Georgetown mosquito sample tests positive for West Nile

Map shows where the city of Georgetown will be spraying insecticide. (City of Georgetown Map, Oct. 19, 2016)
Map shows where the city of Georgetown will be spraying insecticide. (City of Georgetown Map, Oct. 19, 2016)

GEORGETOWN, Texas (KXAN) — A mosquito trap collected last week north of downtown Georgetown has tested positive for West Nile Virus. The city will start spraying insecticide in the area the positive sample was collected, Wednesday night, due to the number of children and adults who will be outside for Halloween activities over the weekend.

A city vehicle will use a pyrethrin-based insecticide along streets and in public parks. The insecticide is expected to reduce the adult mosquito population in the area. The city says spraying will only be done if the wind speed is less than 10 mph.

Georgetown also continues to use larvicide tablets to treat standing water found on public property. There are currently no human cases of West Nile Virus reported in Williamson County and there hasn’t been since 2014.

In late September, mosquitoes tested positive for West Nile in Hutto, leading to enhanced mosquito control efforts in the city. On Tuesday, the Department of State Health Services confirmed a case of West Nile neuroinvasive disease in Bastrop County. Due to privacy concerns, the department could not confirm it as the case of teenager Cody Hopkins, of Elgin, who died Oct. 9. Hopkins’ family told KXAN he died after contracting West Nile Virus.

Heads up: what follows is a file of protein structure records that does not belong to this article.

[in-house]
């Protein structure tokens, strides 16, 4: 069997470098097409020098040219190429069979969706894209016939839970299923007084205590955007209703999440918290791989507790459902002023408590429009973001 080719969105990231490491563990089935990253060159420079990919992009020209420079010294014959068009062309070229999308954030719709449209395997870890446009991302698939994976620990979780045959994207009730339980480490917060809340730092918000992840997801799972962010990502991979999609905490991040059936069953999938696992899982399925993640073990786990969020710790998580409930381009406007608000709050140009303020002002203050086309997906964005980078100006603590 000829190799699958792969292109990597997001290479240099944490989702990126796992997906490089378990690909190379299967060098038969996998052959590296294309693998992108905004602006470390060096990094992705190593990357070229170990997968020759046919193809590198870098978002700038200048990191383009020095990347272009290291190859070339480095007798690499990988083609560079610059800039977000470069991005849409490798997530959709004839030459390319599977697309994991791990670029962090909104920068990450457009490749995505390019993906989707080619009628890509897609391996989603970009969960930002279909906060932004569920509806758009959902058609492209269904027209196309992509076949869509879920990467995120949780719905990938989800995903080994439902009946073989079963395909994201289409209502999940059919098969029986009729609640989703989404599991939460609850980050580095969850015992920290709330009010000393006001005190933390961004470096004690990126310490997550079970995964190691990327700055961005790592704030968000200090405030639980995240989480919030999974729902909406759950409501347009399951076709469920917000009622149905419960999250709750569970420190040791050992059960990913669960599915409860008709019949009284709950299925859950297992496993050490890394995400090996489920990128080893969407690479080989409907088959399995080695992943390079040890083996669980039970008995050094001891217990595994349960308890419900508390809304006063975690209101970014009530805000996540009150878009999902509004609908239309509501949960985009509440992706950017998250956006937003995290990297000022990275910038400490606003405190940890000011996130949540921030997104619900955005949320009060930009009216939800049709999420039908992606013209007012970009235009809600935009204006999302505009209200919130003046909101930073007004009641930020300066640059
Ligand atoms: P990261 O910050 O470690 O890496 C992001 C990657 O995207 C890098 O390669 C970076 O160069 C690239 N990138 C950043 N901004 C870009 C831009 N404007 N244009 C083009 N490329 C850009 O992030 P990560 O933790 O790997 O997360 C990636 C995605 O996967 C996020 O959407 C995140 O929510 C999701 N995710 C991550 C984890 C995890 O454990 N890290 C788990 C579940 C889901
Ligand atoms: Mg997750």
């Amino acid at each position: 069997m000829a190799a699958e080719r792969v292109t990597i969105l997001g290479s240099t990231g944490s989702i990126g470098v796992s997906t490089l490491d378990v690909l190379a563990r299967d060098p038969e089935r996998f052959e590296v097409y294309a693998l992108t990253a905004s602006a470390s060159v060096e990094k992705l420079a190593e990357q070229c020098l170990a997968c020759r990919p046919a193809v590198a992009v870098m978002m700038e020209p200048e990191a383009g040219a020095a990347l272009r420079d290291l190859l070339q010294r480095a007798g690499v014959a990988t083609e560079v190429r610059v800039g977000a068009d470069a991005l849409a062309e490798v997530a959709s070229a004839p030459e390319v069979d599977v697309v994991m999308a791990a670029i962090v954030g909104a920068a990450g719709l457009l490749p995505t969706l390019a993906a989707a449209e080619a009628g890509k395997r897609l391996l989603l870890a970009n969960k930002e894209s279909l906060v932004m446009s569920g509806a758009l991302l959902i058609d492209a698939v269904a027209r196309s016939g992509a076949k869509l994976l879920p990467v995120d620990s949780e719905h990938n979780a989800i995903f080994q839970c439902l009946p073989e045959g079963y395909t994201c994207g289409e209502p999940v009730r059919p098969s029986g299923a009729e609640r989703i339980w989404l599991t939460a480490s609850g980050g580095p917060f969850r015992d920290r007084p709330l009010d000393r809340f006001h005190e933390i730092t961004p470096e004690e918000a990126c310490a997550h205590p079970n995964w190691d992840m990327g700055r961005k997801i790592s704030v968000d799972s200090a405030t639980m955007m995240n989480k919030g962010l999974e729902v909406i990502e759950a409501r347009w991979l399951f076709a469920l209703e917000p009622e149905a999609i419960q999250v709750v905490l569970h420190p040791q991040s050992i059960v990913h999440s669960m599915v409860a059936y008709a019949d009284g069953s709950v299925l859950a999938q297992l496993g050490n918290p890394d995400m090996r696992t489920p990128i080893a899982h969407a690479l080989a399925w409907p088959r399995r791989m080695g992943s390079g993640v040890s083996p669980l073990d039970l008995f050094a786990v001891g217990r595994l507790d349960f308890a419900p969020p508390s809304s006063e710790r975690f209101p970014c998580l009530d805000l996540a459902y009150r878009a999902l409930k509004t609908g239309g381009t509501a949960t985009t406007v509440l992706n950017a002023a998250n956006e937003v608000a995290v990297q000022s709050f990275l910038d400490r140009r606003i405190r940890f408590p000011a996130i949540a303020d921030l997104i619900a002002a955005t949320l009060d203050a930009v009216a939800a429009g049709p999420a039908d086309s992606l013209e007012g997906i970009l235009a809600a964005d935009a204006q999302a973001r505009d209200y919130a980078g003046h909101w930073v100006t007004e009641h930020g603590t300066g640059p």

Mosquitoes breed in standing or stagnant water. Eliminating places where mosquitoes can breed and reducing the chances of mosquito bites are the most effective lines of defense against exposure to West Nile Virus. Here’s what you can do:

  • Drain standing water in flower pots, pet dishes, or clogged gutters so mosquitoes don’t have a place to breed and treat water that can’t be drained;
  • Defend by using an EPA-approved insect repellent, and;
  • Dress in long sleeves and pants when outdoors.

Eighty percent of people infected with the virus will have no symptoms. The other 20 percent will have mild symptoms, such as fever, headache, body aches and occasionally a skin rash on the trunk of the body and swollen lymph glands. More severe symptoms are possible, but less common.

For more information on West Nile virus, read the Department of State Health Services fact sheet, found here. provides commenting to allow for constructive discussion on the stories we cover. In order to comment here, you acknowledge you have read and agreed to our Terms of Service. Users who violate these terms, including use of vulgar language or racial slurs, will be banned. If you see an inappropriate comment, please flag it for our moderators to review.

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